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Can the abbreviated MRI protocol replace the standard full protocol in the detection and characterization of breast non-mass enhancement?



Breast MRI full diagnostic protocol (FDP) showed great value in detecting and characterizing non-mass enhancement (NME); however, it is costly and time-consuming. MRI abbreviated protocol (AP) showed comparable accuracy to FDP in various indications but has not been specifically tested in NME. Our study purpose is to assess the accuracy of the AP in the detection and characterization of breast NME in comparison with the FDP and to perform time analysis of the AP.


Patients who demonstrated NME in dynamic contrast-enhanced MRI were included to be assessed using AP and FDP. Image analysis was performed blindly and independently. Firstly, reconstructed images from the pre- and first post-contrast T1WI (first maximum intensity projection and subtraction) were made available as AP. Later, the time/signal intensity curve and remaining images of the FDP were added to the assessment. Both protocols were compared regarding acquisition time, interpretation time, BI-RADS scores and accuracy in the detection and characterization of NME in correlation to histopathology and/or follow-up. Validity statistics, Cohen-Kappa and ROC curve were used.


Fifty-nine NME lesions were identified. AP acquisition and interpretation times were significantly shorter than those of the FDP (3.3 vs. 35 min) and (45 “25–75 s” vs. 108 “80–150 s”) (P < 0.001), respectively. There was almost perfect agreement between the two protocols in the BIRADS grading of NME (k = 0.950, P < 0.001). In ROC curve analysis, the FDP was insignificantly more accurate than the AP (84.8% vs. 81.4%, P = 0.144).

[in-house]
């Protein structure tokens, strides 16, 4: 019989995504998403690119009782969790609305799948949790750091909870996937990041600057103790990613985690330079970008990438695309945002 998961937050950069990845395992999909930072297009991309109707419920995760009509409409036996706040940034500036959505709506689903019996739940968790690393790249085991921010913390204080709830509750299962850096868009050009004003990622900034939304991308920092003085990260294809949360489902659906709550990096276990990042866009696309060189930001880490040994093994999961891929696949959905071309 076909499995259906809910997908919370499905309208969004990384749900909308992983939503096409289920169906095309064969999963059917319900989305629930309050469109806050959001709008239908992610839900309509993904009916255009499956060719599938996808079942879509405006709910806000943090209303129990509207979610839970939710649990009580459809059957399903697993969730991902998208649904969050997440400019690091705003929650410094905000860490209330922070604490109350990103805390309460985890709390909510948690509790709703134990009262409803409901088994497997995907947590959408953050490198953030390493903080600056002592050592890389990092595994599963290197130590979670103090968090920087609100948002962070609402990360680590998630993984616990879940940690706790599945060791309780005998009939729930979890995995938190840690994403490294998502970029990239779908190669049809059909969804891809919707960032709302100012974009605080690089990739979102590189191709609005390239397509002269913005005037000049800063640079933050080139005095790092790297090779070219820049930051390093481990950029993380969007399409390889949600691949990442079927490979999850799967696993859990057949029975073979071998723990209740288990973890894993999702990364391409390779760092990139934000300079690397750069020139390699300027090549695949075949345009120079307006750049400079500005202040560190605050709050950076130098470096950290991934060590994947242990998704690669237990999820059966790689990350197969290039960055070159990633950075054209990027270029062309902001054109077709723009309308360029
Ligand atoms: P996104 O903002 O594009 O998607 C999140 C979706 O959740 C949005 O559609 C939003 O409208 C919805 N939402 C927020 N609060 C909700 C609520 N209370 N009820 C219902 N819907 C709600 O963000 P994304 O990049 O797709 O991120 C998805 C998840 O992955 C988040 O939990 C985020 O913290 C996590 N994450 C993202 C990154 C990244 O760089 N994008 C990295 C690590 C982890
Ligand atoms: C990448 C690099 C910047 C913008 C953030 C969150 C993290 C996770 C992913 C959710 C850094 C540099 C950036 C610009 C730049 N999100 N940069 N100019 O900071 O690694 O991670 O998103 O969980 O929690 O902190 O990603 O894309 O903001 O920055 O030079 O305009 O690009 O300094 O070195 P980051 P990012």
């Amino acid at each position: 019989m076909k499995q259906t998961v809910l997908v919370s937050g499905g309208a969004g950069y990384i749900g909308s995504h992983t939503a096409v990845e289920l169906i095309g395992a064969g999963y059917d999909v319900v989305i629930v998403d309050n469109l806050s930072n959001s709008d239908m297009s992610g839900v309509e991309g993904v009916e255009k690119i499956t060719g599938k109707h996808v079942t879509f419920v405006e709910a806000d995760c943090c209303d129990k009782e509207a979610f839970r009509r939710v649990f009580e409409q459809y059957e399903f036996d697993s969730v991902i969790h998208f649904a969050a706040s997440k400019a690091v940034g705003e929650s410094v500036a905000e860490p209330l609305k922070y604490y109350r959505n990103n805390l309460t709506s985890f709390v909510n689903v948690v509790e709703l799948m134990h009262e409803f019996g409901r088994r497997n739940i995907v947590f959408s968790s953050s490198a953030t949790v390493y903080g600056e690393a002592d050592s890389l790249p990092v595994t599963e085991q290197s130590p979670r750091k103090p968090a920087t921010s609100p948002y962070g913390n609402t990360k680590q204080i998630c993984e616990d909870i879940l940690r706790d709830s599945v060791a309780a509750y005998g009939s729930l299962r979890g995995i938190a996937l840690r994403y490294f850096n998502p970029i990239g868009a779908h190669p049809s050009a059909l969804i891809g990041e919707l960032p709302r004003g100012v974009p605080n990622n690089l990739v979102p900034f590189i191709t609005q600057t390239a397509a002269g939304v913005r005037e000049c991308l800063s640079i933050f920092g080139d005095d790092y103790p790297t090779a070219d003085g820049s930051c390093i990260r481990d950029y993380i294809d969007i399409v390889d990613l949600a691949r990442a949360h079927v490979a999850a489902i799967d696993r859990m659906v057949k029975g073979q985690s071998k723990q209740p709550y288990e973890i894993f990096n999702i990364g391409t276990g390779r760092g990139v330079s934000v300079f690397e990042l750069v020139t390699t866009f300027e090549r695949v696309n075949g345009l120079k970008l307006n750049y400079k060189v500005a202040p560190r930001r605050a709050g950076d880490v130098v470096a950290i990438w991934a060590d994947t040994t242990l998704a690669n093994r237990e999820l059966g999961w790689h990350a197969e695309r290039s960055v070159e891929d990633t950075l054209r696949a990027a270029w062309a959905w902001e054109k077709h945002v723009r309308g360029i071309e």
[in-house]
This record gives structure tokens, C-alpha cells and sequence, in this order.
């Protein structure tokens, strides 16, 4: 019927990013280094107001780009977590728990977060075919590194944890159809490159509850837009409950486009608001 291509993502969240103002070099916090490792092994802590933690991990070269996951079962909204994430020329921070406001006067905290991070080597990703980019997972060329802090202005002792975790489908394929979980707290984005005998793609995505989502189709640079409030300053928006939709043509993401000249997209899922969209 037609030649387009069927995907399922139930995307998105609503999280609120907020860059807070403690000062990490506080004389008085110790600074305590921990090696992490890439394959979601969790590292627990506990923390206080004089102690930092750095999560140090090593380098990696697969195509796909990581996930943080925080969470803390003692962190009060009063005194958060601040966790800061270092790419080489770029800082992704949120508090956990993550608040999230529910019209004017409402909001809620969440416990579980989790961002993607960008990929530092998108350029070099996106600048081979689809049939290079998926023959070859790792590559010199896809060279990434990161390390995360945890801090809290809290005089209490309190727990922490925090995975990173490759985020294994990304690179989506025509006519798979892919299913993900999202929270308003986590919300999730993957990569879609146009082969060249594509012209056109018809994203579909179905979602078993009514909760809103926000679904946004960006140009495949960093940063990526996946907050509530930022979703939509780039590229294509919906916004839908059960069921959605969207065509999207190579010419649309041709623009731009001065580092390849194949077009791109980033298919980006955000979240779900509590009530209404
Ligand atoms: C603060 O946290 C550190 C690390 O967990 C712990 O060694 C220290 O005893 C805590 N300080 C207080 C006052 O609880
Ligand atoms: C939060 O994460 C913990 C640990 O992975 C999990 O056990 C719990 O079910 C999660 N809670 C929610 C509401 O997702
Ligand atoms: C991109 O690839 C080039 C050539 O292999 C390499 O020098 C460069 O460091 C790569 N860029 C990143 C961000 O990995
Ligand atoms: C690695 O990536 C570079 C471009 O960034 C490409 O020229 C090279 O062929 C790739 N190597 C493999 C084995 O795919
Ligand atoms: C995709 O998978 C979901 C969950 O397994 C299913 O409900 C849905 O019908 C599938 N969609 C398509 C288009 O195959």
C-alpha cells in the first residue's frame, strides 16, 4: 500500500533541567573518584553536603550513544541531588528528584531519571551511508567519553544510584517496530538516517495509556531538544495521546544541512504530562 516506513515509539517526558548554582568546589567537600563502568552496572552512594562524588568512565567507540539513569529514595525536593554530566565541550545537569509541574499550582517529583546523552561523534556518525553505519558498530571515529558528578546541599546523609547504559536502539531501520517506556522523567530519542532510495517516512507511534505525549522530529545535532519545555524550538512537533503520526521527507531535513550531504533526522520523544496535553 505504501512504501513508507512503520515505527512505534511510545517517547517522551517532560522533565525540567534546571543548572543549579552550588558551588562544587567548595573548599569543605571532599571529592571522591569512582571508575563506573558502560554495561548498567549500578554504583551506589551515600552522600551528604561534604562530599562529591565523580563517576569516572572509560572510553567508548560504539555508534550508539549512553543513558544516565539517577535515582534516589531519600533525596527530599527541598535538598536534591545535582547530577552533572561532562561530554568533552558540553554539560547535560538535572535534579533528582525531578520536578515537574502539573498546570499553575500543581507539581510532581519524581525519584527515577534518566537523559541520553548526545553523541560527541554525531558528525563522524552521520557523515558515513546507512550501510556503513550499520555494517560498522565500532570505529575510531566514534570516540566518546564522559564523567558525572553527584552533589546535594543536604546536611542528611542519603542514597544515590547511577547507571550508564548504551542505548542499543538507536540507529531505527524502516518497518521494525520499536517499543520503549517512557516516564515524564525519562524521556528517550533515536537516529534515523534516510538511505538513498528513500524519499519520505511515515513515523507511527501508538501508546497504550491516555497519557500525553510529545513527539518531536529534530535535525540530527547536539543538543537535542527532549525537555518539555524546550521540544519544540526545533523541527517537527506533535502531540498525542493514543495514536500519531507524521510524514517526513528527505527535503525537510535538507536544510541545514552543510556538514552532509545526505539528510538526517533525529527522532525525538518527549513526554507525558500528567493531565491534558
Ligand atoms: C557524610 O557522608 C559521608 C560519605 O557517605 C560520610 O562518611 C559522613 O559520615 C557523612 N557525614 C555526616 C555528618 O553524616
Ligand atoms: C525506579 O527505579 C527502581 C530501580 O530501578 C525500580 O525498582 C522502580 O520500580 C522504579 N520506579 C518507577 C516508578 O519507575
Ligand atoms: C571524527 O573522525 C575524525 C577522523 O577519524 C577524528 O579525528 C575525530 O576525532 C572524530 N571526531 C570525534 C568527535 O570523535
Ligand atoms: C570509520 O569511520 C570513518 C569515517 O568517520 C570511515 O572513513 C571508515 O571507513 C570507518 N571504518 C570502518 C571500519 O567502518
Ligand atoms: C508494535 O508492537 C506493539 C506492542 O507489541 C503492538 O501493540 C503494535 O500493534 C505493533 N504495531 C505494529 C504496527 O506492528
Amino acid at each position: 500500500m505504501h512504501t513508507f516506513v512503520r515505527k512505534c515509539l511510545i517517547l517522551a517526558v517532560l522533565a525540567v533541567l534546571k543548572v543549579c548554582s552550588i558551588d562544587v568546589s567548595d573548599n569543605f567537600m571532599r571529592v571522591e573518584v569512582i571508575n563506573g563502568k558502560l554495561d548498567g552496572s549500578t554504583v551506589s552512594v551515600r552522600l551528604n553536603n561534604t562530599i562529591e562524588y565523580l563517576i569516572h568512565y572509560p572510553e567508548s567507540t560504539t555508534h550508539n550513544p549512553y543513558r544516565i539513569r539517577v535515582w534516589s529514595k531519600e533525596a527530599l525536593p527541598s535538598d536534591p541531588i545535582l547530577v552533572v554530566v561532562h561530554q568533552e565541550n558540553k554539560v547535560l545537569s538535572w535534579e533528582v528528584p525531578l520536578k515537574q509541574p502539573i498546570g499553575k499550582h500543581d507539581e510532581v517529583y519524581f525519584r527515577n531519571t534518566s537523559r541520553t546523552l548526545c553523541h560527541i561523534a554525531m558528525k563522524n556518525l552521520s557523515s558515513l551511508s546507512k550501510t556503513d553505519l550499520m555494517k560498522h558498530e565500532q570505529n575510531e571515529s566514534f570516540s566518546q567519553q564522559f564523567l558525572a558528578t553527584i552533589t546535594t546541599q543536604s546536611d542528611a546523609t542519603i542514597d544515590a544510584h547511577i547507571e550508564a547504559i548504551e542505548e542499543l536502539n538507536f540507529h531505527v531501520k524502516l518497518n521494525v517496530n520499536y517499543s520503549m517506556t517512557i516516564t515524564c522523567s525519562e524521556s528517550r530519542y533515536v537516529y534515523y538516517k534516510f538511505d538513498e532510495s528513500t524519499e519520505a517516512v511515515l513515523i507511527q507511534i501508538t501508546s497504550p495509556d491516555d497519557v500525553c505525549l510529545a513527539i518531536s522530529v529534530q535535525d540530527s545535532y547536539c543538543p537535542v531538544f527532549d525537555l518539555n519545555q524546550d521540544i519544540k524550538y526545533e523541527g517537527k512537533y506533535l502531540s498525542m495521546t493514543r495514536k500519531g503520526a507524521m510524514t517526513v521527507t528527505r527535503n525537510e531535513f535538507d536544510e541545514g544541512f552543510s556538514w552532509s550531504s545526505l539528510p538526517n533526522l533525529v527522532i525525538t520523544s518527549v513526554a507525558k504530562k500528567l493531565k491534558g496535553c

Breast MRI–AP is comparable to the FDP in the detection and characterization of breast NME with advantageous time saving.


With the development of the Breast Imaging Reporting and Data System (BI-RADS) lexicon for MRI, in addition to the mass and focus, a new term was introduced for the description of breast lesions, called non-mass enhancement, which stands for enhancement of an area that is neither a mass nor a blood vessel and having no space-occupying effect [1].

In the general population, the prevalence of non-mass-breast enhancement is much lower than mass enhancement (13% vs. 76%). However, 57% of the non-palpable invasive breast cancers were presented with non-mass enhancement in MRI ensuring the effective use of breast MRI in breast cancer detection. Unfortunately, the limited availability of MRI limits its use as the second-line imaging method to solve the diagnostic problem in case of equivocal findings in mammography and/or ultrasound [1, 2].

The abbreviated breast MRI is an emerging technique in clinical practice, especially for screening purposes. The use of AP in the detection of breast cancer has gained increasing attention to save cost and time with substantially preserved accuracy [3]. Previous studies that advocated the use of the AP were based on the fact that invasive breast cancers and high-grade DCIS tend to enhance early due to the associated increase of angiogenesis and vessel permeability, while benign lesions frequently enhance later with gradually increased background parenchymal enhancement [4,5,6].

The feasibility of the AP in breast cancer detection was reported by Moschetta et al. [7] study, which concluded that the image acquisition and interpretation time could be significantly reduced without a negative impact on the diagnostic accuracy with brief emphasis on the NME. However, other studies proposed that the areas of NME have normal breast parenchyma from which the tumor can easily derive nutrition with less tumor neovascularization. Therefore, cancers presenting as NME may be more difficult to identify by the AP than cancers presenting as masses [6].